Clonmel was unique among Irish towns for the large number of outstanding writers of history about the town itself, a new book launch was told last Friday night.
The latest addition to the growing volume of writings on Clonmel is Michael Ahern’s ‘Threads in a Clonmel Tapestry’ launched in the County Museum by another noted writer and columnist in The Nationalist, Margaret Rossiter.
She remarked that when she was a child, Burke’s History of Clonmel was the only source of such material, and was like gold dust to those interested in local history, but now there was a wonderful collection that was unmatched anywhere else in the country.
She mentioned Michael Ahern himself, Sidney Watson, Sean O’Donnell, Eamonn Lonergan, Pat Holland, Carmel Quinlan, Maria Luddy, Angela Burke and Liam O Duibhir.
“Along with the work of the Tipperary Historical Journal, we now have a well stocked shelf in the library on the history of Clonmel that is surely unique”, she said.
Author Michael Ahern in turn paid glowing tribute to Margaret. He said her weekly column in this newspaper had won her the respect and admiration of all her fellow townsmen who share her deep and passionate understanding of Clonmel.
“She is indeed a treasure”, he said to prolonged applause.
Of the contents of his own book, Mr Ahern said it contained stories on scoundrels and villians as well as heroes and statesmen and was given a contemporary resonance with a feature on a rogue banker.
Clonmel’s bankers was one of the topics touched on by Margaret in summation on the book - two banks had got into difficulties in the 1800s with one selling off land and assets to pay its creditors and the other showing no such compassion and leaving its creditors penniless and destitute.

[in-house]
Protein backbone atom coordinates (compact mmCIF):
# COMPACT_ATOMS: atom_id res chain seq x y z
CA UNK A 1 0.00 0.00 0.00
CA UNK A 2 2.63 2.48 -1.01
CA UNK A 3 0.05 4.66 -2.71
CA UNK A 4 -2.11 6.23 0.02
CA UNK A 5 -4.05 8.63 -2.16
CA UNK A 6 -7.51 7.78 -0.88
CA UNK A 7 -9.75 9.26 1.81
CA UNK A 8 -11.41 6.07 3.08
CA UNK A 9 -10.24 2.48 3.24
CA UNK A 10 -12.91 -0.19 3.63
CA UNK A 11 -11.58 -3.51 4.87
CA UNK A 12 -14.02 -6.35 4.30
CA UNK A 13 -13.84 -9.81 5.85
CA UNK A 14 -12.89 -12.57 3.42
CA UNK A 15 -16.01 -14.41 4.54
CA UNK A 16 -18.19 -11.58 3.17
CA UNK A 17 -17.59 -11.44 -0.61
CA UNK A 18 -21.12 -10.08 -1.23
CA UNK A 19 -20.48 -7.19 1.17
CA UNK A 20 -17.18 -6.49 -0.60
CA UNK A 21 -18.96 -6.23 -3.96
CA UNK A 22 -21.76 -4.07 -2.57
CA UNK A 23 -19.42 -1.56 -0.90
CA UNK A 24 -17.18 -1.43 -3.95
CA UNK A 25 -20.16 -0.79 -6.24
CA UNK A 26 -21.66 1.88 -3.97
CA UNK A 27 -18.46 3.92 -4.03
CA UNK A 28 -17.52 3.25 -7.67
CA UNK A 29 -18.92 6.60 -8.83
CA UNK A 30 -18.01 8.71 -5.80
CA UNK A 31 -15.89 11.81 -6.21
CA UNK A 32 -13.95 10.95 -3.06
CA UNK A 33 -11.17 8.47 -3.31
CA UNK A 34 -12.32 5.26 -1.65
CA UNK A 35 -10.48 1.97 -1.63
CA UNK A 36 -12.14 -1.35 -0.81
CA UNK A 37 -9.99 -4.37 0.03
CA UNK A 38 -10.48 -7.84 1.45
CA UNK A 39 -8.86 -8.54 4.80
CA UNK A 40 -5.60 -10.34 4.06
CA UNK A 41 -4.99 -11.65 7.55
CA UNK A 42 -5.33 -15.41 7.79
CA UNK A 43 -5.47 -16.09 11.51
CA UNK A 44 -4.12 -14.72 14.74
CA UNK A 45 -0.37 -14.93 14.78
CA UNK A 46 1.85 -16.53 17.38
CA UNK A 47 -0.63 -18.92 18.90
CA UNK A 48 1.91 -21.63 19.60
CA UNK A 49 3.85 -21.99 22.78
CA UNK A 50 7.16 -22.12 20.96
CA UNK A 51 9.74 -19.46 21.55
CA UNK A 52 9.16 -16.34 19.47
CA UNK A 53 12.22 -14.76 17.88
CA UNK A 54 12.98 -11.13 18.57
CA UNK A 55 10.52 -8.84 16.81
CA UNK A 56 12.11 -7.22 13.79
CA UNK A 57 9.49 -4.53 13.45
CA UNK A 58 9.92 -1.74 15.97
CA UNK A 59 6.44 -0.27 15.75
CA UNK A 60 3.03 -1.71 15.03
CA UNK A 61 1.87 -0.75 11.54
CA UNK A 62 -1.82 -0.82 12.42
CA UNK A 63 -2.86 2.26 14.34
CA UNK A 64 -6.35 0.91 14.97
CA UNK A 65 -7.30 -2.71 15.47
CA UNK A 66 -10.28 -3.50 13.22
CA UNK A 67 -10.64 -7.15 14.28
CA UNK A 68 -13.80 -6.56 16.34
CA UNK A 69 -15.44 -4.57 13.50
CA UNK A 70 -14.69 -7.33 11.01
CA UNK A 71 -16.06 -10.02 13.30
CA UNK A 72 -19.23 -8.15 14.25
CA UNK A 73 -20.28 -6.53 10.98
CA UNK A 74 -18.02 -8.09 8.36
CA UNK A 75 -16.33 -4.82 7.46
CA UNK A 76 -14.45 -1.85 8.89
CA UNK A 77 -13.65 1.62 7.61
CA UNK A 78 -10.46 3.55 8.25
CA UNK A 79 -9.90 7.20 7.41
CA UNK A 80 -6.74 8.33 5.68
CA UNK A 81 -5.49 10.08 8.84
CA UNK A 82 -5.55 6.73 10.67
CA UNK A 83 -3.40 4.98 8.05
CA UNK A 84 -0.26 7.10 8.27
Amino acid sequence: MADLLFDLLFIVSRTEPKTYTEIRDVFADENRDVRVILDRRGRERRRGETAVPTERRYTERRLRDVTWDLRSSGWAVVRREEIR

She was also intriguied by the account of John Butler of the Ormonde family, a prominent churchman who left the church to get married and have an heir. His wish was never realised and in later years he made a contribution to the church for the education of priests.
His generosity is remembered with a special room in Maynooth College and when Pope John Paul 11 visited the college during his Irish visit and was told of Butler’s chequered career in the church, he immediately absolved him of blame with a special blessing.
Another huge section of interest in the book was the report on Clonmel men who went off to fight in France in World War One - for the cause of small nations, as they believed.
Huge crowds on the streets cheered them off - telling them to bring home a Hun’s helmet - but instead they returned to isolation and exclusion.
Other Clonmel men went to fight in the Spanish Civil War and died among the olive trees. Margaret said it was hard today to imagine their fervour and passion and their enthusiastic departure, most to fight on the nationalist side but some on the republican side as well.
Another war with a strong resonance in Clonmel is the Cromwelliam war and that has left a huge legacy on the town.
The aftermath of that period had a profound influence on the development of the modern town, with a significant role played by descendants from that period. This was an area that needed to be researched fully and was certainly the subject for another book, she remarked.
Margaret said that launching a book sounded a little like launching a ship and breaking a bottle of champagne on it. “I won’t do that but I will give it a gentle push into the market and to what I’m certain will be a very appreciative audience.
“Michael has certainly done some service for Clonmel”.
Tributes were also paid by South Tipperary County Council chairman John Crosse who echoed Margaret’s remarks on the high level of literary talent in Clonmel and South Tipperary.
“We are very fortunate in that and I thank Michael for the wonderful legacy he and others are leaving us with their writings”, Cllr Crosse said.